By Janice Hamrick
Before I finished my first novel, I thought that publication was the golden end of a very long and sometimes meandering journey. Just over a year ago, when I received that magic call telling me that my novel would be published, I thought I’d reached the far country. I rejoiced, I celebrated, I did the happy dance (and, trust me, you don’t want to see the happy dance). However, eventually euphoria wore off and it slowly dawned on me - I had no idea what to do next.
The post-contract process kept me occupied for a bit. I had edits and then copy edits. I started working on the second novel. But months began to pass, and I started to feel that I should be doing more.
I made a website and a Facebook page. I found and joined Sisters in Crime and started attending the monthly meetings. But I just had the nagging feeling that I should be doing more. I knew how to write. Now I needed to learn how to be a writer … and quickly. But how? I started asking around, and finally the only published author I knew answered with three simple words: “Go to Malice.”
So I went. I arrived at the Hyatt Regency Bethesda fairly late and the Malice registration desk had closed for the evening. On a whim, I decided to go to the hotel bar and have a glass of wine. And that’s when the magic of Malice began for me. Within five minutes of climbing onto that bar stool, two Malice attendees approached and asked me to join them.
The next person to walk up was a member of my own Sisters in Crime chapter in Austin – someone I knew only through email and couldn’t have found by myself if I’d searched all evening. Malice is full of such moments of serendipity.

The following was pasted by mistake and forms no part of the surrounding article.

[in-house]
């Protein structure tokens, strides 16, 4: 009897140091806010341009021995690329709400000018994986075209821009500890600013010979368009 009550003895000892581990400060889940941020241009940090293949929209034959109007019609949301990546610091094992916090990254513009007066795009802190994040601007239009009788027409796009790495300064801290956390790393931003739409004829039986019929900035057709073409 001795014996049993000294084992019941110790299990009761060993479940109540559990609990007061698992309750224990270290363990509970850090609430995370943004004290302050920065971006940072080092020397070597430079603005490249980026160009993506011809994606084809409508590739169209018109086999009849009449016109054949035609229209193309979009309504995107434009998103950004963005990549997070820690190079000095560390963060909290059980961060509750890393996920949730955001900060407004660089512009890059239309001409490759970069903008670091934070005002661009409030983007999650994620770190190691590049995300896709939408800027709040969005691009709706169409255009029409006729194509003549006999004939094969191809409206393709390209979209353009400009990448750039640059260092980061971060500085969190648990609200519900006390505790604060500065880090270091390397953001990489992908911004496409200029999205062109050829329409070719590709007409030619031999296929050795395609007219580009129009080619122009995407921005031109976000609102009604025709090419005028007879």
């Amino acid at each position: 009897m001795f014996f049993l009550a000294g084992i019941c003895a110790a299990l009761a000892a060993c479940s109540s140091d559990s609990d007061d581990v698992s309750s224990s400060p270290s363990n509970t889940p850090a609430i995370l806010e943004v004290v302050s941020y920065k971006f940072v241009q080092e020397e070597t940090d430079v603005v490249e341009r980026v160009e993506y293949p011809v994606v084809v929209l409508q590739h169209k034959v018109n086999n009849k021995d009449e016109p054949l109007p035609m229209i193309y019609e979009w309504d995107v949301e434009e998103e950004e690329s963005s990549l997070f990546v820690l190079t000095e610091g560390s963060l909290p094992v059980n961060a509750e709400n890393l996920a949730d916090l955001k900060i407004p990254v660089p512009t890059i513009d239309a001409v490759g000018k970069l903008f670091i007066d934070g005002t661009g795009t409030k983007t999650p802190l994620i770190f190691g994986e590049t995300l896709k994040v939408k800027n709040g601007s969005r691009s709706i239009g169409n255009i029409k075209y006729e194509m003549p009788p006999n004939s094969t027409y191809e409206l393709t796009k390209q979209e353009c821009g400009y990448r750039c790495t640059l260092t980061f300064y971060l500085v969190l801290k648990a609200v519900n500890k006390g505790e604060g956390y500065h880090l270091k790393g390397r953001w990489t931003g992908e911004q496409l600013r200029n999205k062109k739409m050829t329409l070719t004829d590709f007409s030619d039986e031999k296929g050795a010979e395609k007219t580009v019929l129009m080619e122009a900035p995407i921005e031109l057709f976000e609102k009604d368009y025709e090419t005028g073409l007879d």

The next days were even better. From Malice Go Round (speed dating for authors and fans) to fascinating panels where authors described their experiences, I started to learn what I needed to know. In the halls and in conference rooms, I met authors who offered tips and encouragement and who answered my questions about things from social media to signing autographs.
They gave me a solid glimpse of what waits for me, and I now have at least an inkling of ways to avoid the pitfalls and seize the opportunities. I also was privileged to meet the most wonderful fans – people who love to read mysteries and who work tirelessly to support the genre and reading in general. I’d arrived at the conference alone and wound up as part of an amazing community.
I came away from Malice with all my questions answered and with connections and friendships that I hope will last a lifetime. I could hardly lift my suitcase because it was so full of the books written by the fascinating people I’d met. New authors, experienced authors, friends, and fans. And I’m already looking forward to my second Malice.
Janice Hamrick is the winner of the 2010 Mystery Writers of America/Minotaur Books First Crime Novel competition for Death on Tour, the first novel in a series starring Texas high school history teacher Jocelyn Shore. Born in Oklahoma and raised in Kansas, Janice now lives in Austin, Texas, with her two daughters. When she is not writing, she spends her time traveling, planning to travel, or plotting murders (usually fictional).